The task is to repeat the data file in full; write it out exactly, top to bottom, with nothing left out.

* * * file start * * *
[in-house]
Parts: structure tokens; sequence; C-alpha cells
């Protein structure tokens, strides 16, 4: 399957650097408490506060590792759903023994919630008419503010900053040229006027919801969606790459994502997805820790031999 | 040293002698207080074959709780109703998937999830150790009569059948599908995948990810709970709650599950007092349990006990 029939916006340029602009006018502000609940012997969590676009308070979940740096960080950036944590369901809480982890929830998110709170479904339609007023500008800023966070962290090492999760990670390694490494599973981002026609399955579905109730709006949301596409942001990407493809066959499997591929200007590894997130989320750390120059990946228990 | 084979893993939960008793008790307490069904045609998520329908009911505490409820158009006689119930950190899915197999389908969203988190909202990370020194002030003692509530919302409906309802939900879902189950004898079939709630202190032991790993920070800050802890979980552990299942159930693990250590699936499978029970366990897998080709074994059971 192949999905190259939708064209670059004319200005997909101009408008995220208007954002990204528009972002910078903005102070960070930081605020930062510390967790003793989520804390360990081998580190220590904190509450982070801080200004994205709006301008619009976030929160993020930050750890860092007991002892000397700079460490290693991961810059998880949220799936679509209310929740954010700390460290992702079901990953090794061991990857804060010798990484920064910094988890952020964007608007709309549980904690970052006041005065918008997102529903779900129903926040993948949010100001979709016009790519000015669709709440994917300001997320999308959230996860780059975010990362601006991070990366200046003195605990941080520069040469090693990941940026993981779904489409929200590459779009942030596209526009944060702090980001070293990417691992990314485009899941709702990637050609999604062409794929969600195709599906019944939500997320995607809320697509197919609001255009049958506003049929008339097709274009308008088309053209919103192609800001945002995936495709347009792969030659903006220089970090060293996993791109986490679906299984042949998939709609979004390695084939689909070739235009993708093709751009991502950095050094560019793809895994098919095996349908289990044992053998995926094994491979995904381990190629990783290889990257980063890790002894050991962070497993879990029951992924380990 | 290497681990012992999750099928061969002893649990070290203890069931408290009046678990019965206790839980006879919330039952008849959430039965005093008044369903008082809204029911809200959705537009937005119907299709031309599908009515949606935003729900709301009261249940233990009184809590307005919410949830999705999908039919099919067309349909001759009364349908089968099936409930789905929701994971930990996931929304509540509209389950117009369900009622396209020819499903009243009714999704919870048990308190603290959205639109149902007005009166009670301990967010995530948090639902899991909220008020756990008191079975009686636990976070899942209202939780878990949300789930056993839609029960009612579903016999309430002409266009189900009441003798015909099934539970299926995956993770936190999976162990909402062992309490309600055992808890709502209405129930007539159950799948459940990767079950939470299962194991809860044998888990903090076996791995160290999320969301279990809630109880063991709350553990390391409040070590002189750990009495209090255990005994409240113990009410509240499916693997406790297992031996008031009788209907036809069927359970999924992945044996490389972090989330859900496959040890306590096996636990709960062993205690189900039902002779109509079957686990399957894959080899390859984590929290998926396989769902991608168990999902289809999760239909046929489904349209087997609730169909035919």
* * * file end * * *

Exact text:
[in-house]
Parts: structure tokens; sequence; C-alpha cells
């Protein structure tokens, strides 16, 4: 399957650097408490506060590792759903023994919630008419503010900053040229006027919801969606790459994502997805820790031999 | 040293002698207080074959709780109703998937999830150790009569059948599908995948990810709970709650599950007092349990006990 029939916006340029602009006018502000609940012997969590676009308070979940740096960080950036944590369901809480982890929830998110709170479904339609007023500008800023966070962290090492999760990670390694490494599973981002026609399955579905109730709006949301596409942001990407493809066959499997591929200007590894997130989320750390120059990946228990 | 084979893993939960008793008790307490069904045609998520329908009911505490409820158009006689119930950190899915197999389908969203988190909202990370020194002030003692509530919302409906309802939900879902189950004898079939709630202190032991790993920070800050802890979980552990299942159930693990250590699936499978029970366990897998080709074994059971 192949999905190259939708064209670059004319200005997909101009408008995220208007954002990204528009972002910078903005102070960070930081605020930062510390967790003793989520804390360990081998580190220590904190509450982070801080200004994205709006301008619009976030929160993020930050750890860092007991002892000397700079460490290693991961810059998880949220799936679509209310929740954010700390460290992702079901990953090794061991990857804060010798990484920064910094988890952020964007608007709309549980904690970052006041005065918008997102529903779900129903926040993948949010100001979709016009790519000015669709709440994917300001997320999308959230996860780059975010990362601006991070990366200046003195605990941080520069040469090693990941940026993981779904489409929200590459779009942030596209526009944060702090980001070293990417691992990314485009899941709702990637050609999604062409794929969600195709599906019944939500997320995607809320697509197919609001255009049958506003049929008339097709274009308008088309053209919103192609800001945002995936495709347009792969030659903006220089970090060293996993791109986490679906299984042949998939709609979004390695084939689909070739235009993708093709751009991502950095050094560019793809895994098919095996349908289990044992053998995926094994491979995904381990190629990783290889990257980063890790002894050991962070497993879990029951992924380990 | 290497681990012992999750099928061969002893649990070290203890069931408290009046678990019965206790839980006879919330039952008849959430039965005093008044369903008082809204029911809200959705537009937005119907299709031309599908009515949606935003729900709301009261249940233990009184809590307005919410949830999705999908039919099919067309349909001759009364349908089968099936409930789905929701994971930990996931929304509540509209389950117009369900009622396209020819499903009243009714999704919870048990308190603290959205639109149902007005009166009670301990967010995530948090639902899991909220008020756990008191079975009686636990976070899942209202939780878990949300789930056993839609029960009612579903016999309430002409266009189900009441003798015909099934539970299926995956993770936190999976162990909402062992309490309600055992808890709502209405129930007539159950799948459940990767079950939470299962194991809860044998888990903090076996791995160290999320969301279990809630109880063991709350553990390391409040070590002189750990009495209090255990005994409240113990009410509240499916693997406790297992031996008031009788209907036809069927359970999924992945044996490389972090989330859900496959040890306590096996636990709960062993205690189900039902002779109509079957686990399957894959080899390859984590929290998926396989769902991608168990999902289809999760239909046929489904349209087997609730169909035919």